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Tuesday, July 16, 2013

Why You Get Sick

You  get sick because:

1.  No one is perfect.  Humans are full of clumsy design defects.  Our back muscles are too weak, so even normal activity can injure them.  Human veins are too flabby to resist a normal blood pressure; that’s why we get hemorrhoids and varicose veins.  Roughage may be good for you, but humans can’t digest some of its carbohydrates.  That’s why a high fiber diet causes gas.

2.  Your “resistance” is too strong.  Don’t blame a fever on that infection you caught.  Your body itself generates extra heat whenever an invader is present.  Some experts claim fever is good for you, but the evidence is thin.

The human immune system is too strong for its own good - and trigger happy!  Allergies occur when it tries to defend you against an innocent pollen, drug, or food.  Even worse, it may decide one of your own organs is the enemy and mount a vicious attack.  Thyroiditis, the most common cause of thyroid deficiency, is an “autoimmune” disease.  An overactive immune system may also assault the heart (rheumatic fever), liver (chronic hepatitis), kidney (nephritis), joints (rheumatoid arthritis), or skin (eczema, hives).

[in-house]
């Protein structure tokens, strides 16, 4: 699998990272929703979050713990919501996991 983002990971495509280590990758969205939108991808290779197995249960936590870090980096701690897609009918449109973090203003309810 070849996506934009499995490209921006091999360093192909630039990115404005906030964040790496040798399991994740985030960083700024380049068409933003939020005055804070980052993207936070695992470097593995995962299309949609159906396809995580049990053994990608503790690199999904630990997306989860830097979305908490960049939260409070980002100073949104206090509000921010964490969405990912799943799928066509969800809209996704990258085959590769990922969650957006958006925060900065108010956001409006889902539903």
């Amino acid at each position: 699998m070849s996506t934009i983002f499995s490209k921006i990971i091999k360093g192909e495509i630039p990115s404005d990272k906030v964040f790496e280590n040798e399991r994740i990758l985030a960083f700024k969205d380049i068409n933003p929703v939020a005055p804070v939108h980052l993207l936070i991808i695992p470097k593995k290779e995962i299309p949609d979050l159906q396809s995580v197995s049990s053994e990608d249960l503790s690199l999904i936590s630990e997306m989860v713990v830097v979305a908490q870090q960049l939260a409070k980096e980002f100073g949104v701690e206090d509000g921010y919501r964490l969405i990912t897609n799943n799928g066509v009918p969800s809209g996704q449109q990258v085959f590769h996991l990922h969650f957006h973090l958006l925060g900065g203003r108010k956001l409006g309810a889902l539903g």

3.  Nature plays no favorites.  It assumes germs and viruses have as much right to exist as you.  Catching the flu, for example, is not a sign of weakness.  Most healthy people exposed to a new flu virus get sick.  They recover, but this is not a defeat for the virus.  Multiplying during the illness, many escape into the air to infect others.  The flu virus normally infects a victim for a week or so, then moves on.  That’s the role it plays in nature.  Your role is to get the flu now and then.

Medical science works to give humans an advantage in this competition, and we’ve done pretty well.  But nature is impartial.

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